zulily is an app and ecommerce site that offers daily deals on apparel, home and beauty products. Its core demographic is millennial mothers, a younger audience than QVC and HSN.  zulily was acquired by Qurate in 2015 for $2.4 billion, a 15% discount to its 2013 IPO price (and less than half its post-IPO peak), but still a steep multiple of its c. $100m forward-estimated EBITDA.  The jury is still out on whether zulily will prove a sensible acquisition.  The business is currently growing in the mid-teens, with a mid-single-digit EBITDA margin.  We see zulily as potential upside in our Qurate model, but do not bank on continued growth from this early-stage business in our valuation.  zulily accounts for 4% of Qurate profits.

    The bear case

    Three perceived threats loom largest over the Qurate investment case: cord-cutting, obsolescence and Amazon.

    Cord-cutting

    For about 30 years the teleshopping industry grew on the coattails of American cable TV. But traditional cable and satellite subscriptions peaked in 2012, went sideways for a few years and are now declining at about 3% p.a. as younger customers switch to watching video on Netflix and YouTube.  So, one may wonder what’s to stop teleshopping following cable on its way back down.  It should be noted that the lead cord-cutting demographic is males under 35, rather distinct from QVC’s core viewership of 35-65 year-old women, which is likely to be a laggard in the cord-cutting shift.  But in any case, QVC’s fate is no longer tied to cable.  QVC has been early to embrace the complete range of video platforms, including YouTube, Roku, Facebook Live, smartphone apps and its own website.  A free-to-access QVC livestream is never more than a couple of clicks away for a shopper with a device and an internet connection.  Digital viewership across these platforms has been posting triple digit growth for the last several quarters, suggesting that video retail can happily evolve beyond the confines of the TV screen.

    Obsolescence

    QVC-sceptics, who see the company as an outdated relic of the 1980s, may be surprised by the company’s strong digital acumen.  Over 50% of QVC’s sales are made via digital channels (i.e. the web or one of their various apps), and over 60% of these sales come from mobile devices.  On revenues of nearly $9 billion, this implies that QVC is one of the leading ecommerce companies in America.  Many news outlets have deemed QVC’s unexpected technological prowess worthy of a headline or two: “QVC: the unlikely juggernaut of mobile shopping”, The Washington Post, October 2015; “QVC has quietly become successful with streaming audiences, and nearly half its revenue is from ecommerce”, Adweek, June 2017; “QVC’s plan to survive Amazon might actually be working”, Bloomberg Businessweek, February 2018.

    The high quality of QVC’s apps also comes as a surprise to many.  In a 2015 Business Insider article on Apple TV, journalist Steve Kovach writes: “this is going to sound absurd coming from a 30-year-old male… but I think the best app on Apple TV right now is the QVC app”.  At Metropolis, we found QVC’s mobile apps to have a clean design which is intuitive and easy to navigate.  Live video runs smoothly as soon as the app opens.  Search results for QVC’s inventory automatically run a video clip of the product.  The US version of QVC’s iOS app has a 4.8 / 5 star rating, based on over 200,000 reviews.

    Ever since the 1980s, QVC has monitored inbound phone traffic in real-time to garner insight on the most effective sales techniques.  For example, if a host describes a particular aspect of a product and this correlates with a spike in calls, the producer will see this and ask the host to repeat the action later in the show, testing for a causal link. QVC has accumulated decades of understanding and applying what works with this feedback loop.  In this respect, QVC was a data-driven company long before the practice became mainstream.  It is also worth noting, that QVC has always had a direct relationship with its customers due to the home-delivered nature of its business.  This gives QVC an extensive customer purchase history dating right back to the founding of the company, data that would be the envy of most traditional retailers.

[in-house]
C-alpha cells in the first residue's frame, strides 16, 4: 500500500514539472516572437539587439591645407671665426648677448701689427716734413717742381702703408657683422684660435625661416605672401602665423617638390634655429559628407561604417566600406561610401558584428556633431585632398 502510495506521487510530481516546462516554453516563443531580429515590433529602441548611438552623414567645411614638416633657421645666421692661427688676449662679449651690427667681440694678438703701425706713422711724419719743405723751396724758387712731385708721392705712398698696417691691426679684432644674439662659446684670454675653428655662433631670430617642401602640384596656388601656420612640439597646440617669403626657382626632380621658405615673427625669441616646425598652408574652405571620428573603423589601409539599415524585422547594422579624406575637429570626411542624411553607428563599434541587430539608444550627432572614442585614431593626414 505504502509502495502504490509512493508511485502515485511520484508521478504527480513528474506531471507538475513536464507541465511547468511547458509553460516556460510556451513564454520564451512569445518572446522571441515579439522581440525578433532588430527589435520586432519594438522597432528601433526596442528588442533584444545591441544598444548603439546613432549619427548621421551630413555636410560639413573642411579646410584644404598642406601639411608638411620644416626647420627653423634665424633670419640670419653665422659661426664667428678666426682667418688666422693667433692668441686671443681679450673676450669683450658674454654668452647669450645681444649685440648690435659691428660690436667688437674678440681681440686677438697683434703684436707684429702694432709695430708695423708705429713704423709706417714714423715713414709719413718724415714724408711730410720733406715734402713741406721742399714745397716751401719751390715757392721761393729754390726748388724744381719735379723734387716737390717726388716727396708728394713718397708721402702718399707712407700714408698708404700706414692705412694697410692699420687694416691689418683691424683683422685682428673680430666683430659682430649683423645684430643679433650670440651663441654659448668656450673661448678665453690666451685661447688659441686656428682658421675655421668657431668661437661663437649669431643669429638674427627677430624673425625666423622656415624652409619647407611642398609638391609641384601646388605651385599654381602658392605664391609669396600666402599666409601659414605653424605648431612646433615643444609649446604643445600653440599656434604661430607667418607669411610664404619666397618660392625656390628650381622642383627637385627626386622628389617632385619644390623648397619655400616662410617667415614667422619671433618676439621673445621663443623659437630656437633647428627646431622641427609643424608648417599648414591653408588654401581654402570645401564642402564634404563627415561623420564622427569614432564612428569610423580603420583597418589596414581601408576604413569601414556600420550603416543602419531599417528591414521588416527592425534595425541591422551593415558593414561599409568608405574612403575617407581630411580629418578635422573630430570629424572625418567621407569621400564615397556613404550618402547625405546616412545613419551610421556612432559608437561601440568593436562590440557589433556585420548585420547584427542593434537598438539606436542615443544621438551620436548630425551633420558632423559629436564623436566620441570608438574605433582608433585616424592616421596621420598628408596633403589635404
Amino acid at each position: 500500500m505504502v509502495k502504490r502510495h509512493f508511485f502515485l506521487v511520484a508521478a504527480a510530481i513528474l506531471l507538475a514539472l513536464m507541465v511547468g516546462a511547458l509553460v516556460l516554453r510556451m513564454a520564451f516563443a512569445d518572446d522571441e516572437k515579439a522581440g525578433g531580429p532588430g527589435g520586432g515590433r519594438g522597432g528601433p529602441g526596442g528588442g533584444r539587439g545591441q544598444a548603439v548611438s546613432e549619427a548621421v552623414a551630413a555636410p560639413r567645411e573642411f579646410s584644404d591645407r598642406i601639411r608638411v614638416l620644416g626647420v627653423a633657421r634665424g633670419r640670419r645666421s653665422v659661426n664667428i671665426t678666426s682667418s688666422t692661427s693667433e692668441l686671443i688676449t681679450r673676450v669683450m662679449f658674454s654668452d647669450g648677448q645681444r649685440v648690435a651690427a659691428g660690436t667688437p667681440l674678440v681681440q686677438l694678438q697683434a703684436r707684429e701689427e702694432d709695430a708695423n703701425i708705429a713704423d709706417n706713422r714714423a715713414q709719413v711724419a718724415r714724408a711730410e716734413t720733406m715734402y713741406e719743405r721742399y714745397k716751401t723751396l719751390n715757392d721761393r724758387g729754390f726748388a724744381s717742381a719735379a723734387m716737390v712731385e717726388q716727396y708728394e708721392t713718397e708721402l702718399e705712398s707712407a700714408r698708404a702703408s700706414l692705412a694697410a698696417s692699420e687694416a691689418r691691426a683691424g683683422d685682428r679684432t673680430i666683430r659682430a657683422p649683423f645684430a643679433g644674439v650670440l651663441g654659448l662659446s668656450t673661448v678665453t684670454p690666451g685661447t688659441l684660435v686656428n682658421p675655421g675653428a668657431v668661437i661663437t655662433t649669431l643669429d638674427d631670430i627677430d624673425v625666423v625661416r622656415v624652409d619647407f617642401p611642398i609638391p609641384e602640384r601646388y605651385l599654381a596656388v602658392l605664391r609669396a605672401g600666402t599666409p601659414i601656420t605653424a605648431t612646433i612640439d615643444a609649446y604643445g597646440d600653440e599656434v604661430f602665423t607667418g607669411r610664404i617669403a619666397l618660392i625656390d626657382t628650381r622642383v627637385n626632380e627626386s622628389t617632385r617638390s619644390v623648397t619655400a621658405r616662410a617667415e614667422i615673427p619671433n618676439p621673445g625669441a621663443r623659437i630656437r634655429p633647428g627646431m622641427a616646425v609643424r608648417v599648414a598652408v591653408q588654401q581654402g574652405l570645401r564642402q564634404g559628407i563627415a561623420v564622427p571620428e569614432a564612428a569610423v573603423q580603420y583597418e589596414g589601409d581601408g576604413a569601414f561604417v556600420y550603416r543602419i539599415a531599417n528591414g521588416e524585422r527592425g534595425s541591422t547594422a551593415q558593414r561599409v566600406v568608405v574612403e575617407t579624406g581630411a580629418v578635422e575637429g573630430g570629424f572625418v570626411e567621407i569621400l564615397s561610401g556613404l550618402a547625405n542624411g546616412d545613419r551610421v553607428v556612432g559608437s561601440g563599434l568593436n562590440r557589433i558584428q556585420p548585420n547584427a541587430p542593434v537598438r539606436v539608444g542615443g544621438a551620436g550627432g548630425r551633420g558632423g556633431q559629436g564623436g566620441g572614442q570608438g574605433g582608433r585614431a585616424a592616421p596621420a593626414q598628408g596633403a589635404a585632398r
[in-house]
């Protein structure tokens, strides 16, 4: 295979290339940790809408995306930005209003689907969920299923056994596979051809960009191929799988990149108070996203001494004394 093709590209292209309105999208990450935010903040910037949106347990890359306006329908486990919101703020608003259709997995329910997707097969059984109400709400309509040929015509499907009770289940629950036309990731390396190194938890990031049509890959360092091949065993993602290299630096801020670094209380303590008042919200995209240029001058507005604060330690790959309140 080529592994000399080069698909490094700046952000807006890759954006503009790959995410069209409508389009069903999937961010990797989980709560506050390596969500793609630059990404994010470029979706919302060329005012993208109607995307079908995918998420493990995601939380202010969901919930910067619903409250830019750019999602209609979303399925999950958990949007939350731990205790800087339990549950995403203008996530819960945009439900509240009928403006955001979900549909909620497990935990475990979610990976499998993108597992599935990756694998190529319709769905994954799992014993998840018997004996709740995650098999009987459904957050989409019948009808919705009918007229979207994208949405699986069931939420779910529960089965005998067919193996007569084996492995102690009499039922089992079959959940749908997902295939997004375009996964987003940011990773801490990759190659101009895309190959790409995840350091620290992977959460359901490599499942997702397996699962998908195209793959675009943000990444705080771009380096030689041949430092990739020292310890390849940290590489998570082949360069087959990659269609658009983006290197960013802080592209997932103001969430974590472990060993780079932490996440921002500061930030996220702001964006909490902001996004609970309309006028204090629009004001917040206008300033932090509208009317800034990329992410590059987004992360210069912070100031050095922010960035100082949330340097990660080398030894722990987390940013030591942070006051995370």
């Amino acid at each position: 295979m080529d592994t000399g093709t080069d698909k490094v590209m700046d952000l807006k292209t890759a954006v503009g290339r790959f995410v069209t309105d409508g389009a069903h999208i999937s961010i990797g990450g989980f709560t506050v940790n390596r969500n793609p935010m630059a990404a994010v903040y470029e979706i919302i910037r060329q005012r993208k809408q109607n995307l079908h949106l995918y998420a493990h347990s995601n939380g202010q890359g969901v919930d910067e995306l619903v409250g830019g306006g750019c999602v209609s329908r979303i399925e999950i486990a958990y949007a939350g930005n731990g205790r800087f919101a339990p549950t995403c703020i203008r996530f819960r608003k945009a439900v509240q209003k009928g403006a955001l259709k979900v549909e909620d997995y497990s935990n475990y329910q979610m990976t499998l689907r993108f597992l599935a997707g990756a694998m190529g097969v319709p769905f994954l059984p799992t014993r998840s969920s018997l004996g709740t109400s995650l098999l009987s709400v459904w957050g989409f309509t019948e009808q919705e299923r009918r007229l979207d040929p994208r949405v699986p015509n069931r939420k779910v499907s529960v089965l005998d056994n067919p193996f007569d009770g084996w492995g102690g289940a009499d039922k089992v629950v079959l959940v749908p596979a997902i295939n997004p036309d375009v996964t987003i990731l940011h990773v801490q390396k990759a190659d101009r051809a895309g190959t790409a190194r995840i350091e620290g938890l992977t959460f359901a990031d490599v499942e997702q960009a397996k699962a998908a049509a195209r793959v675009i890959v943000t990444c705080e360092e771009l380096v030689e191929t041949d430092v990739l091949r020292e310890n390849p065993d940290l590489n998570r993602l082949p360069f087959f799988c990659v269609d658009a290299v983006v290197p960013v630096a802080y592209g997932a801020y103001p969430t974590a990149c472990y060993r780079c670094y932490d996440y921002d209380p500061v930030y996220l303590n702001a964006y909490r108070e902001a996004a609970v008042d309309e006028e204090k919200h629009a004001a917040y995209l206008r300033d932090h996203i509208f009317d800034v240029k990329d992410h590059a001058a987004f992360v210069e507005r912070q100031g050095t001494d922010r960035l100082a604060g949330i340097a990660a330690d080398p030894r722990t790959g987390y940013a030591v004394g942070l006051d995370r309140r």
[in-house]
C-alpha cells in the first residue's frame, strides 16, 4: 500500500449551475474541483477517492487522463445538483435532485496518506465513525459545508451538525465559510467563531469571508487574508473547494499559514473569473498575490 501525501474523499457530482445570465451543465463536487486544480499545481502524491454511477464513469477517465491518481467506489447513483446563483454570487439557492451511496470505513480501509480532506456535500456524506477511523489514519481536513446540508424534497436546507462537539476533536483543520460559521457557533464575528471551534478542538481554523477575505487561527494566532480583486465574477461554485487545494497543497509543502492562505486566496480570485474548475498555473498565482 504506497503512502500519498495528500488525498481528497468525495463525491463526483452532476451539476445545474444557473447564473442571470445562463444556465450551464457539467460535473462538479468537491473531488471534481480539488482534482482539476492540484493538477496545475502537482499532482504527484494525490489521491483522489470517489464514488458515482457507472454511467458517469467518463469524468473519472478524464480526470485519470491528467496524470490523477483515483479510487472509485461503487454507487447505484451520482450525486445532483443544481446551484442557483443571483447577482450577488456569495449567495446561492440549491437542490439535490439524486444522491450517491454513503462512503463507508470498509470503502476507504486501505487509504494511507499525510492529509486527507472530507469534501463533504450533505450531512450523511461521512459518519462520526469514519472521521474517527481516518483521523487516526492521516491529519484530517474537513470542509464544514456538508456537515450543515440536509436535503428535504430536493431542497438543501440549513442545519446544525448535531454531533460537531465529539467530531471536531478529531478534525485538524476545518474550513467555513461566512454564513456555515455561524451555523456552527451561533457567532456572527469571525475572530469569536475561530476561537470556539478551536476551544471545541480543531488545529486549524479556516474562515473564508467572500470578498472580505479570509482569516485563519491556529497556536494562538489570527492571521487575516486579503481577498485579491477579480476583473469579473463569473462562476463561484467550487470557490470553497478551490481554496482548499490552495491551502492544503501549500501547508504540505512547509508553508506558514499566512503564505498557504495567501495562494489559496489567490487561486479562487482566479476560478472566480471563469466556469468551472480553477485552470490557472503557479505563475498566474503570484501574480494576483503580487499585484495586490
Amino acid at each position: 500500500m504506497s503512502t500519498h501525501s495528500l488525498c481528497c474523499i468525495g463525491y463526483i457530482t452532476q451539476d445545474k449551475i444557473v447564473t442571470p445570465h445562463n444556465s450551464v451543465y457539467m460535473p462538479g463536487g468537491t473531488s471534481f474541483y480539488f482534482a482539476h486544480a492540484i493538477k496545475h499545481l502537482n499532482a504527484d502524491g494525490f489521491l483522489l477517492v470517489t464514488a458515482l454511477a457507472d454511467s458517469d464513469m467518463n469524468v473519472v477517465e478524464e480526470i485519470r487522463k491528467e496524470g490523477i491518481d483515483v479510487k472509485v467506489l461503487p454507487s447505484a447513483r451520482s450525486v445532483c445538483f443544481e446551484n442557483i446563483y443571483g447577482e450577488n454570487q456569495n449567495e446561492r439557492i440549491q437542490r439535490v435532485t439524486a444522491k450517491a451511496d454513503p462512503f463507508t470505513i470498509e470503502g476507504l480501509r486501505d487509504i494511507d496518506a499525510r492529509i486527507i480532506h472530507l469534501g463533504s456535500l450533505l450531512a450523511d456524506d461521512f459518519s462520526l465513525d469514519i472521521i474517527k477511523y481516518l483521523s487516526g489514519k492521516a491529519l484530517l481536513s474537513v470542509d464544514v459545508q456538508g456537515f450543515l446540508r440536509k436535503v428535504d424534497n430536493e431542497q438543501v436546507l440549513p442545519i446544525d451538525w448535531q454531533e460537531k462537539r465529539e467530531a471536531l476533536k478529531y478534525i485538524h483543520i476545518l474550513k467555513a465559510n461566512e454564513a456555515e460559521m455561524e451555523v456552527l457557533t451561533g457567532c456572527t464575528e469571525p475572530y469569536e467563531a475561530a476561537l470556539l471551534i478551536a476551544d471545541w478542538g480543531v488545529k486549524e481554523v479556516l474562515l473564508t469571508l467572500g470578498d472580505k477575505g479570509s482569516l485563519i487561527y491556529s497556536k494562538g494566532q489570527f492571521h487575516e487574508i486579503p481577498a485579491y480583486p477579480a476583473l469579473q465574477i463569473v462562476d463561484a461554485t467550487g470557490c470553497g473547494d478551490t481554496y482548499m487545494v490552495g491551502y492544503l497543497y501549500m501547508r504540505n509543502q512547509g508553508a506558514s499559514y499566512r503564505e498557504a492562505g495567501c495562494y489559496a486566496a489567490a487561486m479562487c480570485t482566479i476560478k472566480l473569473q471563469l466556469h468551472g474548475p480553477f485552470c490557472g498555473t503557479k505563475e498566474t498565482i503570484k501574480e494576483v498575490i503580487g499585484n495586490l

Amazon

    The Amazon threat has existed for many years but has yet to make a dent in QVC’s steady customer retention record.  QVC claims that Amazon meets a different need and offers a complementary experience.  This argument is supported by the fact that over 70% of active QVC customers report shopping at Amazon as well.

    As it happens, Amazon tried to compete with QVC quite directly in March 2016 when it launched “Style Code Live”, a web-based video retail channel where a small group of hosts would discuss and demonstrate Amazon products.  The initiative was shut down in May the following year.

    Valuation and conclusion

    We started investing in Qurate when it was trading on a 9% free cash flow yield. Our model projects very modest growth over the next two years and no growth thereafter.  The business is buying back shares at the rate of 7-8% of its market cap per annum.  Assuming that it continues to do this for another 3 years, and were the share price to stay flat, Qurate would be trading on a free cashflow yield (on its enterprise value) of over 14% and a PE of c. 5x.

    Qurate is an unusual company.  It is not quite ecommerce and not quite media.  It has a business model that seems antiquated.  It serves a niche community that few investors can relate to.  Until very recently, it was a tracking stock, making it ineligible for listing on the S&P 500 index.  As of October 2018, it is still not included in the index, despite a higher market capitalization than at least 50 other S&P 500 stocks.  It has limited sell-side coverage; Macy’s and Nordstrom have similar market capitalizations to Qurate, yet Qurate is covered by 16 analysts, versus 37 for Macy’s and 43 for Nordstrom.  In short, there are several reasons which might explain why the stock is being ignored by much of the market.

    We always seek to invest in companies that provide both quality and value.  Coincidentally, the letters QVC stand for quality, value and convenience.  Conveniently for us, at current prices, we believe Qurate Retail Group offers both quality and value to investors as well.

    I do not hold a position with the issuer such as employment, directorship, or consultancy.
    I and/or others I advise hold a material investment in the issuer's securities.

    Catalyst

    Inclusion in S&P 500 index